How To Get The 3-1 Eagles Back On Track

3-1 isn't a terrible record. In fact, there's a dozen-plus other teams out there who would love to be in that position. The Eagles however have had plenty problems of their own as they're quickly derailing to a disastrous year. What does the "Chip-train" need to do to get back on track?

1. Keep Feeding The Ball To LeSean McCoy

Through the last two weeks, the 2013 rushing leader doesn't even have a combined 40 rushing yards. McCoy has struggled very heavily the last couple weeks in particular, as linemen have been dropping like flies. With McCoy not even averaging two yards a carry, it's leading some fans to question if the O-line was doing the bulk of the work the whole time? Personally, I don't think they're 100% responsible, but I think McCoy learned to lean on them maybe more than he should. Thankfully for his sake, Lane Johnson will be back in the line up next week and should help improve the offensive line drastically. Maybe Shady McCoy can have his first breakout game of 2014? Last time he played the Rams (week 1, 2011) the running back put up 115 rushing yards on 15 carries, and scored two touchdowns. As long as they keep believing in their best offensive player, he'll re-gain confidence in himself and prove to the league why he's still the best rusher around.

2. Allow Brandon Boykin To ATTEMPT Playing Outside

All the Brandon Boykin supporters got quite the reality check when the third-year CB struggled most of the game vs. SF. That being said, he still played a whole lot better than veteran CB Cary Williams, who has quickly become the most hated Eagle since (insert bottom-dwelling safety or cornerback name here). As if his play hasn't been bad enough, he tends to be a guy who loves to talk. Always awkward when the guy talking all the smack gets worked week after week. Late in the game this past Sunday, with the Eagles still in the lead, Williams gave up a costly penalty on third down and followed it up by allowing a game-changing touchdown. While Boykins' size may lead him to struggle, he's surely the teams best option at this point. If Williams is already going to give up 1+ TD a game, why not let someone else get a shot? It's more of a "what do you have to lose?" type situation than anything..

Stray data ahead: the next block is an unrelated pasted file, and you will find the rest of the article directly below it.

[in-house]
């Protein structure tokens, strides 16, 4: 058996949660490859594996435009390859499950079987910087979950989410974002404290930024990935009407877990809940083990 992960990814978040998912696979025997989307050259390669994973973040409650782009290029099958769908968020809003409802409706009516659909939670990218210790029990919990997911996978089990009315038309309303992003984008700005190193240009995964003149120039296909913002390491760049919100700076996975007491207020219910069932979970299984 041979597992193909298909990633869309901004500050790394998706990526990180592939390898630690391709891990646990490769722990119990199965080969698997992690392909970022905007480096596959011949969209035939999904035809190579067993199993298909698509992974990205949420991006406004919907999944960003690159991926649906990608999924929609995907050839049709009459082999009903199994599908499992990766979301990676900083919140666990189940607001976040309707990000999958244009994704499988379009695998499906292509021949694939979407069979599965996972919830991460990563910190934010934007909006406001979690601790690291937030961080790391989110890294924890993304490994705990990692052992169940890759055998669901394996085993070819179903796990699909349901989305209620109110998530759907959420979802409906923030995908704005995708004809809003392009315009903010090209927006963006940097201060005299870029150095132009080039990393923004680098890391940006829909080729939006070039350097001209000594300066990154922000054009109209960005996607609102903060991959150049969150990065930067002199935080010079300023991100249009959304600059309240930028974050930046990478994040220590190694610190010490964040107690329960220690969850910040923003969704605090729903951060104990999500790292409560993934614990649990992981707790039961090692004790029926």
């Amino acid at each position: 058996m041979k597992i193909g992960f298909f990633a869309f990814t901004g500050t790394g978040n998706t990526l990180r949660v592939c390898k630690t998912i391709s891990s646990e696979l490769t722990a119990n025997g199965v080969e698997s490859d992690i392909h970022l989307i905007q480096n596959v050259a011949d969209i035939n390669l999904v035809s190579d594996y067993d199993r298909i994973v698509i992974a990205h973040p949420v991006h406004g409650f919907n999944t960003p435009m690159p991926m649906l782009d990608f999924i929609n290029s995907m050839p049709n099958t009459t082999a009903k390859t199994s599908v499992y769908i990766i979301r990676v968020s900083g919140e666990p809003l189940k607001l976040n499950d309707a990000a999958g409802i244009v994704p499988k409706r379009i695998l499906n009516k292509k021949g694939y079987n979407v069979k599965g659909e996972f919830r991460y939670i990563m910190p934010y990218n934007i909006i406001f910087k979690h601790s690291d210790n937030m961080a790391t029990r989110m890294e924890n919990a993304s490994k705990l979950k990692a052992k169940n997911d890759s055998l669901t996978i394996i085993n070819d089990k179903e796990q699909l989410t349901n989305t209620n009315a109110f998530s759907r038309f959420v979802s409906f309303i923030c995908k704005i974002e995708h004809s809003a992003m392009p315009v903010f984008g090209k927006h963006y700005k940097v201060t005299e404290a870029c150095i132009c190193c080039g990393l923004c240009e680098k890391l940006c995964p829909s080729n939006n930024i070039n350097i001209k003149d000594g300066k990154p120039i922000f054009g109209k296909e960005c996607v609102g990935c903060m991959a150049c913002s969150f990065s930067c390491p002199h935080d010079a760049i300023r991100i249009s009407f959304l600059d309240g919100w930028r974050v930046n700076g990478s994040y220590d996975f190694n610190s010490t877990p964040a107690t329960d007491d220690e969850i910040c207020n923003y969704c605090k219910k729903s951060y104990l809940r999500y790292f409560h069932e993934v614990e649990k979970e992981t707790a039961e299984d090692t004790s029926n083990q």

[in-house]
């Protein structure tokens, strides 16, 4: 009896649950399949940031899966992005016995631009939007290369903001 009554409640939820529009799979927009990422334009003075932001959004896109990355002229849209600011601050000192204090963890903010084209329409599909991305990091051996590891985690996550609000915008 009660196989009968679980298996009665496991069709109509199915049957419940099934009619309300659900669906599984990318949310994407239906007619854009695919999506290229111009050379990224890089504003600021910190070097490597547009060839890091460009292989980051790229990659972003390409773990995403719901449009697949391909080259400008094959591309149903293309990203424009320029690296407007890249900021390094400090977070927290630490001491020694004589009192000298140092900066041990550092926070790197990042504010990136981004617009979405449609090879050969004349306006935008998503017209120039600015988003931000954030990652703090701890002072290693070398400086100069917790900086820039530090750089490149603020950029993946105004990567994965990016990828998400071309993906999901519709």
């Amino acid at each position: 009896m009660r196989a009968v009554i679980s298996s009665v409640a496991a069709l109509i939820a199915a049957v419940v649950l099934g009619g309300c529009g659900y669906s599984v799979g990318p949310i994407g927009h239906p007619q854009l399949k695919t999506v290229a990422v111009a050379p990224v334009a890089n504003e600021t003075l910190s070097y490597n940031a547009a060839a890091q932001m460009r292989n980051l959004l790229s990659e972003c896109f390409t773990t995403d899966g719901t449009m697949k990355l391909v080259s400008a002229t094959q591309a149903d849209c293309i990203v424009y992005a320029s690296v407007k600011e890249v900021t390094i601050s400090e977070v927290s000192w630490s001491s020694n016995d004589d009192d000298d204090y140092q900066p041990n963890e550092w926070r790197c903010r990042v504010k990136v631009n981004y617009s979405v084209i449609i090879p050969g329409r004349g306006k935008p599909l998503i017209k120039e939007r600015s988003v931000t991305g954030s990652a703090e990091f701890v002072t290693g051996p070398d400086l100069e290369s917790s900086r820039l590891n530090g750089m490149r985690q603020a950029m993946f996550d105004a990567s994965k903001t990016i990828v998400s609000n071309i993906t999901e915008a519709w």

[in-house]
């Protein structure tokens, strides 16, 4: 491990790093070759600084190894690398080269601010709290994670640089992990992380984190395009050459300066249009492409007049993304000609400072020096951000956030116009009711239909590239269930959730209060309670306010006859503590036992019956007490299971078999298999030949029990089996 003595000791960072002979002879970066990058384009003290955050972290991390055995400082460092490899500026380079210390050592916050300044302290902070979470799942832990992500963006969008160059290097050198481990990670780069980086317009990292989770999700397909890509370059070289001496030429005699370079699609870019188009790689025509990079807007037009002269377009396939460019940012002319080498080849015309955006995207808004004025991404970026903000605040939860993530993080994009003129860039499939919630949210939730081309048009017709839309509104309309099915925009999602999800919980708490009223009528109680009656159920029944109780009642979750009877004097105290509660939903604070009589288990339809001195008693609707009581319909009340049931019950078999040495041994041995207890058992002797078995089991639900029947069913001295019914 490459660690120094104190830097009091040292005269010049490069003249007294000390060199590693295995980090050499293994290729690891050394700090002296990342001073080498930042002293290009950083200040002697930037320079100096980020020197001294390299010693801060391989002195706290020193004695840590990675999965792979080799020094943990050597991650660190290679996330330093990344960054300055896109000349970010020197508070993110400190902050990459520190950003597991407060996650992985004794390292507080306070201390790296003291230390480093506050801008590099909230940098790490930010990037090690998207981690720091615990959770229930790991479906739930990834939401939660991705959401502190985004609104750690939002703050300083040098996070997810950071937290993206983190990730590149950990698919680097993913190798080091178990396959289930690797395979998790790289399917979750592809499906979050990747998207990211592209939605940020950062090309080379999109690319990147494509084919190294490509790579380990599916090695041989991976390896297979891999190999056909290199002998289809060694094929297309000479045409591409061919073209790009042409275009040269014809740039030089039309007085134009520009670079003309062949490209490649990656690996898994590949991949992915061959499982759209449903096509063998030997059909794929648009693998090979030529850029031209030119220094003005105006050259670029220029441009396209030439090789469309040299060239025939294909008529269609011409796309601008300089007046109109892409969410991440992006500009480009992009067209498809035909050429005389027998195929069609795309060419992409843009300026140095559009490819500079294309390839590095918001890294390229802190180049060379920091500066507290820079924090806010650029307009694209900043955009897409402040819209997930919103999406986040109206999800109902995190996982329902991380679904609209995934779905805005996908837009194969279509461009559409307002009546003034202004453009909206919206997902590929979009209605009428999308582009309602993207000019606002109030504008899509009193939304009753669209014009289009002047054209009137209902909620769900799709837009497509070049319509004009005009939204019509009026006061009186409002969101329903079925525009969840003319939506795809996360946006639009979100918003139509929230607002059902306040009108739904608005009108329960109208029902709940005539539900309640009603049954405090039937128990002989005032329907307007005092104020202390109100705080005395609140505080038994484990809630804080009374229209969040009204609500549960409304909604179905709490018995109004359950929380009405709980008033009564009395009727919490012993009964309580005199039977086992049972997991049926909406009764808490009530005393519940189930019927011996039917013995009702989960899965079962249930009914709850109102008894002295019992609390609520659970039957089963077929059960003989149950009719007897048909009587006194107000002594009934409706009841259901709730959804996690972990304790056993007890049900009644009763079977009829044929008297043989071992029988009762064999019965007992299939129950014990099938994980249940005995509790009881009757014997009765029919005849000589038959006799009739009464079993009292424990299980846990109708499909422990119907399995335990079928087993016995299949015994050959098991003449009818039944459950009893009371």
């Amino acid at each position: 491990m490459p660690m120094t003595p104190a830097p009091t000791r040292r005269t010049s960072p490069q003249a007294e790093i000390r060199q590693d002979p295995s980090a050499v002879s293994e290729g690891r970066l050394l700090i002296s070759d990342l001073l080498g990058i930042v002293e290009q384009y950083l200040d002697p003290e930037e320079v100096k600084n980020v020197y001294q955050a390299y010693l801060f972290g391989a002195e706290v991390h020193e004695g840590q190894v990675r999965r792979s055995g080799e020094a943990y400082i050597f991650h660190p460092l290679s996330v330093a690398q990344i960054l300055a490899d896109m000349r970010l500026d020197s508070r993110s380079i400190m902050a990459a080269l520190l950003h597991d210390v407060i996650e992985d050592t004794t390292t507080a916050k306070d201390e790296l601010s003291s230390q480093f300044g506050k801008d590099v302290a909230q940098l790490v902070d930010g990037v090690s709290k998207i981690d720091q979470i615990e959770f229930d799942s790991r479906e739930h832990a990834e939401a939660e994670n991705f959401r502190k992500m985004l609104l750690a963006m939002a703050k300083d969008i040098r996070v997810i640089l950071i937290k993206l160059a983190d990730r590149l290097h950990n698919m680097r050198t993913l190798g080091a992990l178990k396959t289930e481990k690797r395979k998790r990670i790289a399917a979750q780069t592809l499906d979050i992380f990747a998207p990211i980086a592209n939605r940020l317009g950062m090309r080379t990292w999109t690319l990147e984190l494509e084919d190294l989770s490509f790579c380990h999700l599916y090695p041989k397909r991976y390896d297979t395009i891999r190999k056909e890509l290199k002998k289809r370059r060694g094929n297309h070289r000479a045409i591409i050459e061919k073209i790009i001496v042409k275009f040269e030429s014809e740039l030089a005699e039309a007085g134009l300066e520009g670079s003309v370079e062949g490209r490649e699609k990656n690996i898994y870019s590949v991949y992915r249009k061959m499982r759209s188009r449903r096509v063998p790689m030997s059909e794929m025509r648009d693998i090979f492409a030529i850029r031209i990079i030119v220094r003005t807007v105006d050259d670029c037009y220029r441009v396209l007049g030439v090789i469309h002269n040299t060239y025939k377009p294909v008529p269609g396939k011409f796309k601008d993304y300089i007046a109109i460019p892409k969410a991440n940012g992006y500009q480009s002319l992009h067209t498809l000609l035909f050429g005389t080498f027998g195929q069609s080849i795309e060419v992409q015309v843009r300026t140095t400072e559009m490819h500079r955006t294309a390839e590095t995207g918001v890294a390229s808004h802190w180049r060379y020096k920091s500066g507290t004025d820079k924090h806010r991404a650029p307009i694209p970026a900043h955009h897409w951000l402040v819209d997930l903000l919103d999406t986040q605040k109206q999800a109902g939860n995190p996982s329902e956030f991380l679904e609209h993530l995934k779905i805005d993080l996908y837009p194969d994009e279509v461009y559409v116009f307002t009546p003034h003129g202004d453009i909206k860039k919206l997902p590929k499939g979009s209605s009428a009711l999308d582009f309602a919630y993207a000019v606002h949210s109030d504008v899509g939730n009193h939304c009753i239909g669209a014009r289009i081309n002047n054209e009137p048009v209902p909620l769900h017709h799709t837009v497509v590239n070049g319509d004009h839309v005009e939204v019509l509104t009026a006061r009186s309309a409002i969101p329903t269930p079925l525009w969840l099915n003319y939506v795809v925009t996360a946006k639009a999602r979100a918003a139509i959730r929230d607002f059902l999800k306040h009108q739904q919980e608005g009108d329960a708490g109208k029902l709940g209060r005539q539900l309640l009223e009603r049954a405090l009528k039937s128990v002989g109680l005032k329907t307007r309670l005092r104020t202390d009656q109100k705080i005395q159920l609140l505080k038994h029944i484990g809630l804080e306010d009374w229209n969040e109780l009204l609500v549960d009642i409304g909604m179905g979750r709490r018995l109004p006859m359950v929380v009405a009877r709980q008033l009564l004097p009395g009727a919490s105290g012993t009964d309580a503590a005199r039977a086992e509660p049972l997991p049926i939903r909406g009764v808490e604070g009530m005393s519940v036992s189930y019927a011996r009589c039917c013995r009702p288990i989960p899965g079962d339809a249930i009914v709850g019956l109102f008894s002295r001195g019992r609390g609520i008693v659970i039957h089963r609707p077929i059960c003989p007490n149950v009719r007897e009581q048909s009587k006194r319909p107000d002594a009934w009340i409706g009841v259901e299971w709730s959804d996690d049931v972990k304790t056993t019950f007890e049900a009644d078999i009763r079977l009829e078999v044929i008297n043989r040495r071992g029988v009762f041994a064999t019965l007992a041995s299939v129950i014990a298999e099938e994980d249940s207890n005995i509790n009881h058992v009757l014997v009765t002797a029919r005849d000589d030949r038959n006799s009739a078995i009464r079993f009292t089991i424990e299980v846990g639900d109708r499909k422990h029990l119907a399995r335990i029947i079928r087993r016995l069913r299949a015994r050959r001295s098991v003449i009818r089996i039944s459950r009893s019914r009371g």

3. 10 Yards At A Time

So far in Nick Foles' short career, he's been marked by his ability to make big plays happen. Certainly a big part to the Eagles 10-6 run last year, getting them into the postseason for the first time since 2010. However this year we've seen a different Foles. He still has a rocket arm, but he's but a lot more hesitant throwing deep, and has taken his time getting rid of the ball, always looking for the touchdown pass. Maybe it's the lack of the running game forcing him to look for big plays? While the Eagles do have the personnel for big plays, they're truly built for 10 yards at a time. With the talented RB/TE duo's, there's no reason for Foles not to check the ball down at least a few times a drive. The only way to make a big play happen, is to get the short game going. Whether it be more screen passes (McCoy zero receptions over last two weeks) or just getting the ball to one of the TE's in space, Foles has to figure out a way to get rid of the pig-skin quicker.